Thinking Long Term Vs. Short Term
Most people are familiar with short and long-term thinking.
Surprisingly, most humans do not act like it.
We often take the marshmallow(1) now instead of holding off for more later.
We forego setting up a productive morning routine to “jump into the day.”
Newsflash – you always have a morning routine – you just aren’t conscious of it. And this thinking paralyzed the world.
We perceive long-term tasks as requiring more energy.
Although, just like the weightlifter lifting out of enjoyment, our perception of the energy that task takes starts to diminish with practice.
Meaning that doing the short term task often takes more energy from you now and for the long term, than the long-term ever will.
These short-term tasks often are unnecessary, they also cause unnecessary stress.
Return to the example of a morning routine. Up front, it takes energy to build the routine and the habits that make up your morning.
Until, just like driving, you don’t have to think about each habit… It just happens.
Now, opting for no routine is different. Maybe you wake up late, maybe early.
Maybe you check your phone right away, or maybe you jump right into work.
While that seems like it is less energy, in the long-term it requires more.
The phone and work that you jump into immediately tailspins your mood and energy for the day.
Sad, depressed, annoyed, angry people get less done.
And thus your “no morning routine” routine has an effect.
How To Set Yourself Up For Long-Term Success
Before we get to the long-term success, we need to understand how it will play out in our mind.
It isn’t easy.
Choosing the long-term foregoes a list of the reptilian’s brains favorite things.
We opt out of the cookie (short-term energy boost) and opt into boundless energy from a better diet (long-term sustainable energy).
How do we do that?
It starts with conscious control of actions.
Take your morning habits…
Consciously create a morning routine built with purpose, and in no time it will be on autopilot.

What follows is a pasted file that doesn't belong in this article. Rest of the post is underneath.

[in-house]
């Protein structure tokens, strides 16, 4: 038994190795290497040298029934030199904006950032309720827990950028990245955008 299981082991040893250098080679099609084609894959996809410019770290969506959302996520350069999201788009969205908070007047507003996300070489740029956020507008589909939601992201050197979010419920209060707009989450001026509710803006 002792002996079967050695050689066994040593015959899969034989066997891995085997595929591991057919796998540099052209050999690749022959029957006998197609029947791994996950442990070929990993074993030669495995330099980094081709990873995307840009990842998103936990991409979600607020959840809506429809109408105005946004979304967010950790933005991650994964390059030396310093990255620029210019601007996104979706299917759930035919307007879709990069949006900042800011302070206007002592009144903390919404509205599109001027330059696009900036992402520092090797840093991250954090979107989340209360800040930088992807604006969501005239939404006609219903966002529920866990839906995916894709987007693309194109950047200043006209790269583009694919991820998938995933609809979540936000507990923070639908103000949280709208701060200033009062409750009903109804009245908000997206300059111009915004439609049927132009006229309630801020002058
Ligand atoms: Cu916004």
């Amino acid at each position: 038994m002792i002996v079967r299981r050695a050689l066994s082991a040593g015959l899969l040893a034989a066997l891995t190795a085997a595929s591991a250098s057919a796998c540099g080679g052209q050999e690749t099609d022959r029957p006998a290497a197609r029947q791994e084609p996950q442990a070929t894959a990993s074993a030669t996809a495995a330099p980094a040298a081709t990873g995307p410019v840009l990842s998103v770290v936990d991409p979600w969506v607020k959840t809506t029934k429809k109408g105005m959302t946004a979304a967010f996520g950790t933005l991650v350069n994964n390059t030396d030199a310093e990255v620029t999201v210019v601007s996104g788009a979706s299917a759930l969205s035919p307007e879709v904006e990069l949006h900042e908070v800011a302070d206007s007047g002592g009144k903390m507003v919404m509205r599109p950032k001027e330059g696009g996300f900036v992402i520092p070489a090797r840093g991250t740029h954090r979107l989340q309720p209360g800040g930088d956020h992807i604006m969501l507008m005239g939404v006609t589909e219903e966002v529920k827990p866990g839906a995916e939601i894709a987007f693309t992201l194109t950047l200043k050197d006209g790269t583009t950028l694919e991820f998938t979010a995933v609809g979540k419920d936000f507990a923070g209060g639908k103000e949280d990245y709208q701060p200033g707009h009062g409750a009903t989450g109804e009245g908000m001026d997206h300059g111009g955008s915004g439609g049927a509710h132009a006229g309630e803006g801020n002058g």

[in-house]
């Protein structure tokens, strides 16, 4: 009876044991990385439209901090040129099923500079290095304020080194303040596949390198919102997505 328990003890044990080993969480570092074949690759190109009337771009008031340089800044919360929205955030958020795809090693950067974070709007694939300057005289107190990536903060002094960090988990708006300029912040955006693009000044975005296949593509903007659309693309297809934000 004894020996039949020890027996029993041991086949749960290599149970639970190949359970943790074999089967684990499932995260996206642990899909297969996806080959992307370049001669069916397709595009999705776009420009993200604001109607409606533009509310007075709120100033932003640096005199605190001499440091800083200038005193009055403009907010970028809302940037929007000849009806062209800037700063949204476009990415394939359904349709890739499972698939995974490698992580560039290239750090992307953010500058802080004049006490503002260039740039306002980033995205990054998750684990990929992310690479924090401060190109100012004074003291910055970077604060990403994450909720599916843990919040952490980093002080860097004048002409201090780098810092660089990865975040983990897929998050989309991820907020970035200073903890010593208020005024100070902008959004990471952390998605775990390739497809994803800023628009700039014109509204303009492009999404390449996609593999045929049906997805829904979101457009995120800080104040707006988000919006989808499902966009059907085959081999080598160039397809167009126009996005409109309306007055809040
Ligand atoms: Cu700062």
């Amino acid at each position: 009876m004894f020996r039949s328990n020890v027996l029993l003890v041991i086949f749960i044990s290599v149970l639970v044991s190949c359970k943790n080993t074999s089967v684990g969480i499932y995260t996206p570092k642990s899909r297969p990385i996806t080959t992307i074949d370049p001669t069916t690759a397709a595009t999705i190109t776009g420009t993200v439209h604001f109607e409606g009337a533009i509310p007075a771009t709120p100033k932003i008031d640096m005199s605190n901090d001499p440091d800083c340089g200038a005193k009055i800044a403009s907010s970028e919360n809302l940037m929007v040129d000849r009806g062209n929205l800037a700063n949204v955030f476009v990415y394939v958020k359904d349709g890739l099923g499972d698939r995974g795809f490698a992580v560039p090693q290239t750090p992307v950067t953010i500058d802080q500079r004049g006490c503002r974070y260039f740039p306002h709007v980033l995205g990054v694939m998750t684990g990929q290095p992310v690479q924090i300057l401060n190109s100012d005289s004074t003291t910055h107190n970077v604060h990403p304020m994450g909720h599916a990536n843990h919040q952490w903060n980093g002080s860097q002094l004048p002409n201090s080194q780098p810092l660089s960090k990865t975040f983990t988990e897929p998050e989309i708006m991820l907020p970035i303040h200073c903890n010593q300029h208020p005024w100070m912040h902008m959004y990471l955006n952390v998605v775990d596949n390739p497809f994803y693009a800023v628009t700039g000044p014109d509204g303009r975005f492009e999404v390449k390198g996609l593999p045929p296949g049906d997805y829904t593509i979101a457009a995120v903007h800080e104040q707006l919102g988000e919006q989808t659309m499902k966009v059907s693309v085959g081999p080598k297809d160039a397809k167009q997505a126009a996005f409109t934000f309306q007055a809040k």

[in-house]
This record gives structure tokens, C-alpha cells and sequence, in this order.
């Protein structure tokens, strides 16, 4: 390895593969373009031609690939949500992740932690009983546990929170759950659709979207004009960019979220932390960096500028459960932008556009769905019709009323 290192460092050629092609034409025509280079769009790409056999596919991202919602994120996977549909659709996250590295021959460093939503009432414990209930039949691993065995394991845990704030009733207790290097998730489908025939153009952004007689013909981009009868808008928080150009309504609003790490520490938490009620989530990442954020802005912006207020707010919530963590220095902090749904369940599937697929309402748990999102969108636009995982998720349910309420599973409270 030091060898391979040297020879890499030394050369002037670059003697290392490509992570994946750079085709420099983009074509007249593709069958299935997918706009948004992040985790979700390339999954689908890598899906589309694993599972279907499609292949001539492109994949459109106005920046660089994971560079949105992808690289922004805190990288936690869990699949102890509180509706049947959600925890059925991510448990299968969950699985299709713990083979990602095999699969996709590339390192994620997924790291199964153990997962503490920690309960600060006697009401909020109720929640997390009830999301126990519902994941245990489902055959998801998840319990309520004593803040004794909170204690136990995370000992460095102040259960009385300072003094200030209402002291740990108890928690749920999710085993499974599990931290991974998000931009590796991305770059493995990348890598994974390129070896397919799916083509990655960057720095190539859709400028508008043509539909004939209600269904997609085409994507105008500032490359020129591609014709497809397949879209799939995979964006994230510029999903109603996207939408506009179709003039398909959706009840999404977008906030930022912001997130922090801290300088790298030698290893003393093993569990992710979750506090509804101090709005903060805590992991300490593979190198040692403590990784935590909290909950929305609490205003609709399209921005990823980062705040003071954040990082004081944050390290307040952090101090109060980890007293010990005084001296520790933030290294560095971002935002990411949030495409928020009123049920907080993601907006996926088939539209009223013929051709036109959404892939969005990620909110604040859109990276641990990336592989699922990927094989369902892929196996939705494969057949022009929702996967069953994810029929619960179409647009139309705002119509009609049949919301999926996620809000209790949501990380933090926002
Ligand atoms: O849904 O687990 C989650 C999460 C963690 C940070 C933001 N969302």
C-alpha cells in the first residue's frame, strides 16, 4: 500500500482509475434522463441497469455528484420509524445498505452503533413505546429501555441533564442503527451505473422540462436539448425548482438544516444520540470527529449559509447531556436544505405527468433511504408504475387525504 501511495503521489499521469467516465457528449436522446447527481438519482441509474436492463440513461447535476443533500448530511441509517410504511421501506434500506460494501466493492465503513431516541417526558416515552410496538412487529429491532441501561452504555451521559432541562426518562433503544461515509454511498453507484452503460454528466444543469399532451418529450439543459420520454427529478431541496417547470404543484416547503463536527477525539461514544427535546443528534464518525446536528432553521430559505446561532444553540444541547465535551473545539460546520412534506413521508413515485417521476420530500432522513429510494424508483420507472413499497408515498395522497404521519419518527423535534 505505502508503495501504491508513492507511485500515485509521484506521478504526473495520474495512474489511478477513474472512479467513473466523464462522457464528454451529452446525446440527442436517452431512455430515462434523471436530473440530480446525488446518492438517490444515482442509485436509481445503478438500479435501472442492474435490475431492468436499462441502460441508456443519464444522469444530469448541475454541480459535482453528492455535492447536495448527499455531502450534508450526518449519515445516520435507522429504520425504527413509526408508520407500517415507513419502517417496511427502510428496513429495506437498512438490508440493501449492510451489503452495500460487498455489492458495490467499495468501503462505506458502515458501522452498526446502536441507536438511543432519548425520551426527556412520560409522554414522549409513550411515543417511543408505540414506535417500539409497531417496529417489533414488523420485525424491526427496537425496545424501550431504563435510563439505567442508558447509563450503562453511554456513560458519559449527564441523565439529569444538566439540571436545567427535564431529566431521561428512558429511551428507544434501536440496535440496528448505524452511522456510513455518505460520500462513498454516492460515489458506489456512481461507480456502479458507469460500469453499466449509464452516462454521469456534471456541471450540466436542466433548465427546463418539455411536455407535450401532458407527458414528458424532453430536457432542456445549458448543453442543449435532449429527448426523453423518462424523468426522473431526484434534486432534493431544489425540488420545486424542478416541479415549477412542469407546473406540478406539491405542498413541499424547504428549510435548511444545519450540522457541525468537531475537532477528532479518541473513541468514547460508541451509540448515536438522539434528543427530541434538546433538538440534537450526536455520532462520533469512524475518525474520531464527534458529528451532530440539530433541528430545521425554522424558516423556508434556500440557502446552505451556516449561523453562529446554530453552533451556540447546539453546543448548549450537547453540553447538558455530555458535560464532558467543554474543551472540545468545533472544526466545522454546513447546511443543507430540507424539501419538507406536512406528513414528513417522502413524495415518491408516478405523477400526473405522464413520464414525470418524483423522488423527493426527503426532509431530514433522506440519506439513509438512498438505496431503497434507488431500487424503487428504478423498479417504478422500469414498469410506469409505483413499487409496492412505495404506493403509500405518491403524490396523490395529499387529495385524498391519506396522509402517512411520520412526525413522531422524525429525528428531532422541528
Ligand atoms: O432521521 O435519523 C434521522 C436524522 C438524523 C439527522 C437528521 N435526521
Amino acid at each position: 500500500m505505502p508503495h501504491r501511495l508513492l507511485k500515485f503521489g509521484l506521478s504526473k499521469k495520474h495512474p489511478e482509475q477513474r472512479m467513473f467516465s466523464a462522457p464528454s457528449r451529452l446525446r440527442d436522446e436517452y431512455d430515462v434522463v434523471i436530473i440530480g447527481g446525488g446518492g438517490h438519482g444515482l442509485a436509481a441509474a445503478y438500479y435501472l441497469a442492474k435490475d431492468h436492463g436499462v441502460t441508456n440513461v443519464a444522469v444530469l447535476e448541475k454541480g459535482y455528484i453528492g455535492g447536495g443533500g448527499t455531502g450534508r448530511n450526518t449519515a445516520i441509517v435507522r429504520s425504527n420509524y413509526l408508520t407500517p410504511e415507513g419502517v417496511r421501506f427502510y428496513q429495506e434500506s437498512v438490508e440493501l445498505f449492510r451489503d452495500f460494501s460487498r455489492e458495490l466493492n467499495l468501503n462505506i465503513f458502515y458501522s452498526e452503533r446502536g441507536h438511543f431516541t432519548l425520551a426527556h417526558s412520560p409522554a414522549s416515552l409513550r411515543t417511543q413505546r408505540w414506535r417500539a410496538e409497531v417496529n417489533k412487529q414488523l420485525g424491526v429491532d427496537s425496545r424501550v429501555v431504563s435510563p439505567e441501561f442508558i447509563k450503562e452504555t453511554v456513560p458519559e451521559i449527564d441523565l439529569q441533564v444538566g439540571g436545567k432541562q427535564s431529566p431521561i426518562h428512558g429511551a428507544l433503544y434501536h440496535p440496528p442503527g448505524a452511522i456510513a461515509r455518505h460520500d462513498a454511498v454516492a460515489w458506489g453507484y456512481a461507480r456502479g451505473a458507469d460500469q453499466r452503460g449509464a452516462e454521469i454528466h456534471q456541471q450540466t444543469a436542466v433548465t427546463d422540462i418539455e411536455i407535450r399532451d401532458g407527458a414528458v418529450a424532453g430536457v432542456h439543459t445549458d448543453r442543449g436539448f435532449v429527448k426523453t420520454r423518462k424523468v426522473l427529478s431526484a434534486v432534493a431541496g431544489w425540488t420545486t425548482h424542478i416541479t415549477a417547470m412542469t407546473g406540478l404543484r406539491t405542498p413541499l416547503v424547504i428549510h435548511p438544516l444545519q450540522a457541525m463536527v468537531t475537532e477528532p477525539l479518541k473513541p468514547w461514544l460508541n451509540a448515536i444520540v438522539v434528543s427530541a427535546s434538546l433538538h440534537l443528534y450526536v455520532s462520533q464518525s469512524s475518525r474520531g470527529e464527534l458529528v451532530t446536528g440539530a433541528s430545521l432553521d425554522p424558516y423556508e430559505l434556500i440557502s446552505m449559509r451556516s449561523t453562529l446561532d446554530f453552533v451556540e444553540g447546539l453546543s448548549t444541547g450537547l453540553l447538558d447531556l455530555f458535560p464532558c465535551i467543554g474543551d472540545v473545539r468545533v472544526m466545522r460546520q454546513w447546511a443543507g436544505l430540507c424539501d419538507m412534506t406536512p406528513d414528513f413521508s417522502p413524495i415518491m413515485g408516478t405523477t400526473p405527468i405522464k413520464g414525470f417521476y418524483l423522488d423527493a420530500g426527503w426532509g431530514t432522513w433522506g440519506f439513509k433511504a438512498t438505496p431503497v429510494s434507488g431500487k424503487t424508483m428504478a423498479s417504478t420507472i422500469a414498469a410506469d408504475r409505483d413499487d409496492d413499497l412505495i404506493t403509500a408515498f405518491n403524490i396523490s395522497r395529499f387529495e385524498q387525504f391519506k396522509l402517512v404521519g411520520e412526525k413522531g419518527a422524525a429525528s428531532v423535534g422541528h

The same goes for everything you do.
- What you eat
- Your Job
- How you conduct personal relationships with others
- Controlling your life
While many of these tasks seem like they will take time and energy, it pays off.
Delaying gratification can be powerful.
Mastering Long-Term Thinking
1. Consciously Control Your Actions
This is the most important.
Controlling your actions consciously…
Start doing it with everything that you do.
You’ll notice more and more pulled into your awareness, more than you can control, and more than you can align for long-term success.
What we tune our reticular activating system into is what gets our attention.
2. Do What’s Hard Now
Go to the gym. Eat Healthier. Create a morning and nightly routine. Work.
Do what is hard now.
Not only will it set you up for longevity, but also it makes it so your future self is happy.
3. Plan For The Future – Loosely
The future changes fast.
Plan for it, but don’t make it stiff and rigged.
Provide flexibility in the determining of your long-term goals and how you will get there.
Not only does this give you peace of mind, but a direction to head in.
4. Enjoy The Process
Life is not about the end.
Actually, the end of life is death.
Life is about experiencing the journey and enjoying it the whole way through.
That’s why we love movies about regular life. It’s fascinating, but also reminds us of our life by glimpsing into someone else’s.
And that’s it.
Those are four rules that help kick me out of short-term quick energy mindset and into the long term.
My question for you:
What have you been putting off that takes time and energy, but will set you up later in life?
Do that now.
And remember, life is about the process.